Update on LGIM's Principles of Executive Remuneration
Legal & General Investment Management (“LGIM”) has now published an update to its Principles on Executive Remuneration, which includes a number of changes on how it will assess the executive remuneration policies of companies that it invests in. These changes are largely in line with the Investment Association’s latest Principles on Remuneration and the revised UK Corporate Governance Code. However, on occasion they set higher expectations. Notable changes include:
CEO pay ratio – an expectation for all companies (not just those with >250 UK employees) to disclose CEO pay ratios, and for the calculation to be based on Option A (i.e. calculate ‘single figure’ remuneration for all staff);
Annual bonus – any increases to annual bonus opportunities in future policies will not be supported by LGIM. The maximum bonus opportunity should be no more than 200% of salary, and this maximum should apply for the largest companies only;
Performance metrics – the weighting of strategic/qualitative and personal objectives should be limited to a maximum of 25% of salary;
Shareholding requirement – the level of shareholding requirement should be linked to the total variable remuneration opportunity. LGIM expects the following minimum levels of shareholding requirement: FTSE1-30, 5x salary; FTSE31-50, 4.5x salary; FTSE51-100, 4x salary; and
Post-cessation shareholding requirement – a requirement for executive directors to retain a material shareholding for two years post-exit, e.g. 3x salary for a FTSE100 company.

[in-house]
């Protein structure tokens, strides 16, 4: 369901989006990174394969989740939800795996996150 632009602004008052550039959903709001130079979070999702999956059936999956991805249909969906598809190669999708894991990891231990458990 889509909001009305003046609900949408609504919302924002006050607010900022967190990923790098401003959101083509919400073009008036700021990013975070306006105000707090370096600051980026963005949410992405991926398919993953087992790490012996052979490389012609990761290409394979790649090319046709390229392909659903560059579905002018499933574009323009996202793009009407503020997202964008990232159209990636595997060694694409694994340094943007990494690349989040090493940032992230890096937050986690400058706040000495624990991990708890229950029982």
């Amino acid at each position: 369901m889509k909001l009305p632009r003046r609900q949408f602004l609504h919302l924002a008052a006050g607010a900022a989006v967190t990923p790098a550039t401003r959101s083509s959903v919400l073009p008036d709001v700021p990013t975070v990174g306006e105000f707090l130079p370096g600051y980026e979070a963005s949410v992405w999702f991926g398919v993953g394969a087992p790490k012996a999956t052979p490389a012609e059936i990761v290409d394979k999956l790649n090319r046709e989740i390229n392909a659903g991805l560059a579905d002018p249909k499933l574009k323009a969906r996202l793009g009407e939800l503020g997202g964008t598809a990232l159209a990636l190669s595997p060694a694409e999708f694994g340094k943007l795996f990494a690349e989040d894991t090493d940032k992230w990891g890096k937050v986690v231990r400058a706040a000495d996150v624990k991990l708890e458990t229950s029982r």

Further detail on LGIM’s latest Principles
Structure and operation of the Remuneration Committee
The Remuneration Committee is expected to set the remuneration policy for the Chair and senior management, as well as the Executive Directors.
The Remuneration Committee should seek independent advice, and use its own independent judgement in assessing third party advice.
The Committee should be able to demonstrate how executive pay and policies are related to those of the wider workforce.
LGIM will now vote against individual directors where LGIM have voted against a remuneration resolution in two consecutive years
Where there is >20% opposition on a remuneration resolution, the Remuneration Committee is expected to publish an explanation when reporting on the voting outcome, as well as sending this explanation to the Investment Association and including it in the Committee Chair’s Annual Statement for the following year. Consideration should also be given to re-tendering the role of remuneration advisor, if the advisor’s advice was relied upon and resulted in the vote against.
Pay principles Transparency in the Annual Report
The company should detail its engagement with stakeholders about how executive pay aligns with wider company pay policies.
LGIM have set out that, when either upwards or downwards discretion is used, it expects disclosure of what the outcome would have been in the absence of discretion being applied.
When disclosing remuneration consultants fees, LGIM expect this to be split into fees relating to advice for the Remuneration Committee and other HR related advice
LGIM expects all companies, regardless if required, to disclose the CEO pay ratio, and for this to be calculated using Option A (unless there is a robust reason to choose another option).
LGIM will not support any increases to annual bonus opportunities in future policies. The maximum bonus opportunity should be no more than 200% of salary, and this maximum should apply for the largest companies only.
For new executive directors, pension contributions should align with the general workforce. Where contracts are re-negotiated for incumbent executives, this should include a move to aligning pension with the wider workforce. LGIM will vote against the remuneration policy if there have been no changes to address the disparity in pension provision by 2020.